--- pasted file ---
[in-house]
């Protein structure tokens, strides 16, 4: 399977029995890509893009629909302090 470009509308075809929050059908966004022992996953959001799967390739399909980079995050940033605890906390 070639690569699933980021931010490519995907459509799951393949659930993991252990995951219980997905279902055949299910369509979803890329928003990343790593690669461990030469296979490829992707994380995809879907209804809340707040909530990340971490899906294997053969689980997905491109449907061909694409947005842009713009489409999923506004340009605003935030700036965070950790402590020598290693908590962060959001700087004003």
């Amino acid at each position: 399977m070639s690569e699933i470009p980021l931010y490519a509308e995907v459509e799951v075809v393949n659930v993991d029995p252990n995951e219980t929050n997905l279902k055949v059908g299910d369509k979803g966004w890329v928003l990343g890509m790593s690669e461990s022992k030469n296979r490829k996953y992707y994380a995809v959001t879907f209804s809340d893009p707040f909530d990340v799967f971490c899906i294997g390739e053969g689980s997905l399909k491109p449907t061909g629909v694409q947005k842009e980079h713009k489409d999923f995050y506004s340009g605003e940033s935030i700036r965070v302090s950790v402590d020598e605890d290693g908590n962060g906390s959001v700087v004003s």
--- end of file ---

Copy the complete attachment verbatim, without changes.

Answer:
[in-house]
């Protein structure tokens, strides 16, 4: 399977029995890509893009629909302090 470009509308075809929050059908966004022992996953959001799967390739399909980079995050940033605890906390 070639690569699933980021931010490519995907459509799951393949659930993991252990995951219980997905279902055949299910369509979803890329928003990343790593690669461990030469296979490829992707994380995809879907209804809340707040909530990340971490899906294997053969689980997905491109449907061909694409947005842009713009489409999923506004340009605003935030700036965070950790402590020598290693908590962060959001700087004003």
């Amino acid at each position: 399977m070639s690569e699933i470009p980021l931010y490519a509308e995907v459509e799951v075809v393949n659930v993991d029995p252990n995951e219980t929050n997905l279902k055949v059908g299910d369509k979803g966004w890329v928003l990343g890509m790593s690669e461990s022992k030469n296979r490829k996953y992707y994380a995809v959001t879907f209804s809340d893009p707040f909530d990340v799967f971490c899906i294997g390739e053969g689980s997905l399909k491109p449907t061909g629909v694409q947005k842009e980079h713009k489409d999923f995050y506004s340009g605003e940033s935030i700036r965070v302090s950790v402590d020598e605890d290693g908590n962060g906390s959001v700087v004003s």